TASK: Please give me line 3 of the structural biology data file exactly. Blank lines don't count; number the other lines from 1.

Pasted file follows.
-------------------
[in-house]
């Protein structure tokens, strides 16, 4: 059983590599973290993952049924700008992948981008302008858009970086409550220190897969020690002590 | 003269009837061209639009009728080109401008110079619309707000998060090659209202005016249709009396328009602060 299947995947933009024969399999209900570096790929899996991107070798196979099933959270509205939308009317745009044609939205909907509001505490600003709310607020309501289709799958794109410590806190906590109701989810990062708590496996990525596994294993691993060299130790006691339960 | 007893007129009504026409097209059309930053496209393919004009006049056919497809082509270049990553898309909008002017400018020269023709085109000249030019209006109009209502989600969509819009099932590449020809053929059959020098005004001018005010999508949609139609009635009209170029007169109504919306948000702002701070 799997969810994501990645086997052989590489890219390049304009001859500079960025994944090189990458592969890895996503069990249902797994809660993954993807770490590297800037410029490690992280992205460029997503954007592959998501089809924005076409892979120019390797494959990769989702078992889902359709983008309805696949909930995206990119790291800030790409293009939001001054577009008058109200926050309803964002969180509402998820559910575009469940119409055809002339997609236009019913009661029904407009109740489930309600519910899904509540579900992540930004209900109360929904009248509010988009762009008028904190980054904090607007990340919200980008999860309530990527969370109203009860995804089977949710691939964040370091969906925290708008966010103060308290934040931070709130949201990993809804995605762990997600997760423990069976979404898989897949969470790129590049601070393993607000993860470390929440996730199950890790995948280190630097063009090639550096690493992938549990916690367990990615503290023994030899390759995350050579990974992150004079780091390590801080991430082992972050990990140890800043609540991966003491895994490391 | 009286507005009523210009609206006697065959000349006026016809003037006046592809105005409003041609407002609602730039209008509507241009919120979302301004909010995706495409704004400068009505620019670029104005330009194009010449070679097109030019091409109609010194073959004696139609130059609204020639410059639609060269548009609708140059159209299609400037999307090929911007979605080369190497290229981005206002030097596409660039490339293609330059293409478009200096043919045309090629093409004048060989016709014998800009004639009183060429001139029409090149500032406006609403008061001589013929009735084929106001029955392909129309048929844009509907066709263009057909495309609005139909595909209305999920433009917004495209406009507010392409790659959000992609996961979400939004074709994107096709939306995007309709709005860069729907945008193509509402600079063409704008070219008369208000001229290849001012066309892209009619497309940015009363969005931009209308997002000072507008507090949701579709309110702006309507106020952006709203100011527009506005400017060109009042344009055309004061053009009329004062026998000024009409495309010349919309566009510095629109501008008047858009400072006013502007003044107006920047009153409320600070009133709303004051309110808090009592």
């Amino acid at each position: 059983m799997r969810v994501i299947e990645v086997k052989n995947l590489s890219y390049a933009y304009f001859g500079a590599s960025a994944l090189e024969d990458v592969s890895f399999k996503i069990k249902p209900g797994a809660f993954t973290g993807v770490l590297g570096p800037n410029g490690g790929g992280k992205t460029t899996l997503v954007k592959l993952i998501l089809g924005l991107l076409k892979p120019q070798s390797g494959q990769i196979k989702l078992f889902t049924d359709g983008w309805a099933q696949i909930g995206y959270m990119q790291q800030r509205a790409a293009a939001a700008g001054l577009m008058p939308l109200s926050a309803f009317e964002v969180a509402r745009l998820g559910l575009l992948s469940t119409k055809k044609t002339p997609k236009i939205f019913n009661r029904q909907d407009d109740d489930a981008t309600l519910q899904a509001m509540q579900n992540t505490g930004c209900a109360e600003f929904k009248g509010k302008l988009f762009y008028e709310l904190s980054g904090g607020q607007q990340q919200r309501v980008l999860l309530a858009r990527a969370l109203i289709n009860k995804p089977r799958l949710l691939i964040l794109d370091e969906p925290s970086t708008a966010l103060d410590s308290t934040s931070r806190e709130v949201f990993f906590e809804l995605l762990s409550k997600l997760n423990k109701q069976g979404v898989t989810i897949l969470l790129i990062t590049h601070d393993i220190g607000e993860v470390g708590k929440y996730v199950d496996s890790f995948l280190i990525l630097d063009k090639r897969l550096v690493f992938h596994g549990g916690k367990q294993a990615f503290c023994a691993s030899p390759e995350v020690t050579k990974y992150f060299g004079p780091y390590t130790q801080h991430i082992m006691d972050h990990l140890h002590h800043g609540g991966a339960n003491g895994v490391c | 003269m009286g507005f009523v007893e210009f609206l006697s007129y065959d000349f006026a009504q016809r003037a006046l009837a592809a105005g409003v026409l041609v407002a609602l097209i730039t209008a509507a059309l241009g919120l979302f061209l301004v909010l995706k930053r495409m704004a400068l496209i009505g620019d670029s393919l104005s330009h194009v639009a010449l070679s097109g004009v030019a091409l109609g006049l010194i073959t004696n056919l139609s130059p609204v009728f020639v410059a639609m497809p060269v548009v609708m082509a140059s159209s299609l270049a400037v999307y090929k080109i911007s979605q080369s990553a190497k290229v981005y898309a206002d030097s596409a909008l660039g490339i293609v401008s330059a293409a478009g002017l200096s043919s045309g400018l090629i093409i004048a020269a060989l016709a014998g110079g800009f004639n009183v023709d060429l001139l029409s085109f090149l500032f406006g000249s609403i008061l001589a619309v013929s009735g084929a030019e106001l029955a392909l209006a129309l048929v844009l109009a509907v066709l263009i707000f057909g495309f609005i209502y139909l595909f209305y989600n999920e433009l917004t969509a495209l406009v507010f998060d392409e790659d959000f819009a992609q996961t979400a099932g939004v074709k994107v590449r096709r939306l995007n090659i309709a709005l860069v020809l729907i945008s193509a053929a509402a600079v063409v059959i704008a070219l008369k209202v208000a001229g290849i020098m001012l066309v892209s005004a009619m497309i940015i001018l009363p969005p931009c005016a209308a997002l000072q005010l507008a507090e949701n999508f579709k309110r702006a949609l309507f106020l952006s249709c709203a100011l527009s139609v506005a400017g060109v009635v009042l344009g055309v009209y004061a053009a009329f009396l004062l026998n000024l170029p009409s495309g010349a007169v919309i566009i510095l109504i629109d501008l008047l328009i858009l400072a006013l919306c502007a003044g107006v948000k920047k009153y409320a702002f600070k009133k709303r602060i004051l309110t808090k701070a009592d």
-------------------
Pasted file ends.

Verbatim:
């Amino acid at each position: 059983m799997r969810v994501i299947e990645v086997k052989n995947l590489s890219y390049a933009y304009f001859g500079a590599s960025a994944l090189e024969d990458v592969s890895f399999k996503i069990k249902p209900g797994a809660f993954t973290g993807v770490l590297g570096p800037n410029g490690g790929g992280k992205t460029t899996l997503v954007k592959l993952i998501l089809g924005l991107l076409k892979p120019q070798s390797g494959q990769i196979k989702l078992f889902t049924d359709g983008w309805a099933q696949i909930g995206y959270m990119q790291q800030r509205a790409a293009a939001a700008g001054l577009m008058p939308l109200s926050a309803f009317e964002v969180a509402r745009l998820g559910l575009l992948s469940t119409k055809k044609t002339p997609k236009i939205f019913n009661r029904q909907d407009d109740d489930a981008t309600l519910q899904a509001m509540q579900n992540t505490g930004c209900a109360e600003f929904k009248g509010k302008l988009f762009y008028e709310l904190s980054g904090g607020q607007q990340q919200r309501v980008l999860l309530a858009r990527a969370l109203i289709n009860k995804p089977r799958l949710l691939i964040l794109d370091e969906p925290s970086t708008a966010l103060d410590s308290t934040s931070r806190e709130v949201f990993f906590e809804l995605l762990s409550k997600l997760n423990k109701q069976g979404v898989t989810i897949l969470l790129i990062t590049h601070d393993i220190g607000e993860v470390g708590k929440y996730v199950d496996s890790f995948l280190i990525l630097d063009k090639r897969l550096v690493f992938h596994g549990g916690k367990q294993a990615f503290c023994a691993s030899p390759e995350v020690t050579k990974y992150f060299g004079p780091y390590t130790q801080h991430i082992m006691d972050h990990l140890h002590h800043g609540g991966a339960n003491g895994v490391c | 003269m009286g507005f009523v007893e210009f609206l006697s007129y065959d000349f006026a009504q016809r003037a006046l009837a592809a105005g409003v026409l041609v407002a609602l097209i730039t209008a509507a059309l241009g919120l979302f061209l301004v909010l995706k930053r495409m704004a400068l496209i009505g620019d670029s393919l104005s330009h194009v639009a010449l070679s097109g004009v030019a091409l109609g006049l010194i073959t004696n056919l139609s130059p609204v009728f020639v410059a639609m497809p060269v548009v609708m082509a140059s159209s299609l270049a400037v999307y090929k080109i911007s979605q080369s990553a190497k290229v981005y898309a206002d030097s596409a909008l660039g490339i293609v401008s330059a293409a478009g002017l200096s043919s045309g400018l090629i093409i004048a020269a060989l016709a014998g110079g800009f004639n009183v023709d060429l001139l029409s085109f090149l500032f406006g000249s609403i008061l001589a619309v013929s009735g084929a030019e106001l029955a392909l209006a129309l048929v844009l109009a509907v066709l263009i707000f057909g495309f609005i209502y139909l595909f209305y989600n999920e433009l917004t969509a495209l406009v507010f998060d392409e790659d959000f819009a992609q996961t979400a099932g939004v074709k994107v590449r096709r939306l995007n090659i309709a709005l860069v020809l729907i945008s193509a053929a509402a600079v063409v059959i704008a070219l008369k209202v208000a001229g290849i020098m001012l066309v892209s005004a009619m497309i940015i001018l009363p969005p931009c005016a209308a997002l000072q005010l507008a507090e949701n999508f579709k309110r702006a949609l309507f106020l952006s249709c709203a100011l527009s139609v506005a400017g060109v009635v009042l344009g055309v009209y004061a053009a009329f009396l004062l026998n000024l170029p009409s495309g010349a007169v919309i566009i510095l109504i629109d501008l008047l328009i858009l400072a006013l919306c502007a003044g107006v948000k920047k009153y409320a702002f600070k009133k709303r602060i004051l309110t808090k701070a009592d």